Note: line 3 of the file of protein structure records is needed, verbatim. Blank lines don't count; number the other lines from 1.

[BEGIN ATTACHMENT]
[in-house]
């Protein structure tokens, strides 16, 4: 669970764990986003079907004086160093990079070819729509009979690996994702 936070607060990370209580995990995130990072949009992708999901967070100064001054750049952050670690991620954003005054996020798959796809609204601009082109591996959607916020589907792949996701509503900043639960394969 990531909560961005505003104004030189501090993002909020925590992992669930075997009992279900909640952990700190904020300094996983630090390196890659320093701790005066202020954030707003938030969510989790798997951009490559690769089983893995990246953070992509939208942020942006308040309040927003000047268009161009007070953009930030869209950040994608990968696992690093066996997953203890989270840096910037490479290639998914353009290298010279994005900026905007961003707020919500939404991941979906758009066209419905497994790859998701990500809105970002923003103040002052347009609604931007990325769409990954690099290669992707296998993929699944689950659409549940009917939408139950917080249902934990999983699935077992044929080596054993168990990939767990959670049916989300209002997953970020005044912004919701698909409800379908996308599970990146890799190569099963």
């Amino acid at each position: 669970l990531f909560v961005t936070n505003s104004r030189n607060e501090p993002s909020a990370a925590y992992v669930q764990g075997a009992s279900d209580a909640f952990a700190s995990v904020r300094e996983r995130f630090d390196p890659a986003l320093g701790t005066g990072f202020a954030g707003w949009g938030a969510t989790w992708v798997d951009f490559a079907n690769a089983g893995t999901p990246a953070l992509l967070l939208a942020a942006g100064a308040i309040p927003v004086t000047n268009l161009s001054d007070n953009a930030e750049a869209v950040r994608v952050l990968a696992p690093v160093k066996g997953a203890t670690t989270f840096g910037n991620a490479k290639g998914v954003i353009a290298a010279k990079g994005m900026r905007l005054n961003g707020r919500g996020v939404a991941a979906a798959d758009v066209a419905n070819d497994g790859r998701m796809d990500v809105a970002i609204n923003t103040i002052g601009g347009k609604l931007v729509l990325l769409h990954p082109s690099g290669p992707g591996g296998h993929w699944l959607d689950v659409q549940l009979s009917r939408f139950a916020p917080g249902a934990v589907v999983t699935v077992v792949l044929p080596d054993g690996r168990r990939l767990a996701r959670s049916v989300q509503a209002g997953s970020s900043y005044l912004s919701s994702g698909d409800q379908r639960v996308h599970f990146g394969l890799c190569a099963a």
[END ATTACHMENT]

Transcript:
């Amino acid at each position: 669970l990531f909560v961005t936070n505003s104004r030189n607060e501090p993002s909020a990370a925590y992992v669930q764990g075997a009992s279900d209580a909640f952990a700190s995990v904020r300094e996983r995130f630090d390196p890659a986003l320093g701790t005066g990072f202020a954030g707003w949009g938030a969510t989790w992708v798997d951009f490559a079907n690769a089983g893995t999901p990246a953070l992509l967070l939208a942020a942006g100064a308040i309040p927003v004086t000047n268009l161009s001054d007070n953009a930030e750049a869209v950040r994608v952050l990968a696992p690093v160093k066996g997953a203890t670690t989270f840096g910037n991620a490479k290639g998914v954003i353009a290298a010279k990079g994005m900026r905007l005054n961003g707020r919500g996020v939404a991941a979906a798959d758009v066209a419905n070819d497994g790859r998701m796809d990500v809105a970002i609204n923003t103040i002052g601009g347009k609604l931007v729509l990325l769409h990954p082109s690099g290669p992707g591996g296998h993929w699944l959607d689950v659409q549940l009979s009917r939408f139950a916020p917080g249902a934990v589907v999983t699935v077992v792949l044929p080596d054993g690996r168990r990939l767990a996701r959670s049916v989300q509503a209002g997953s970020s900043y005044l912004s919701s994702g698909d409800q379908r639960v996308h599970f990146g394969l890799c190569a099963a």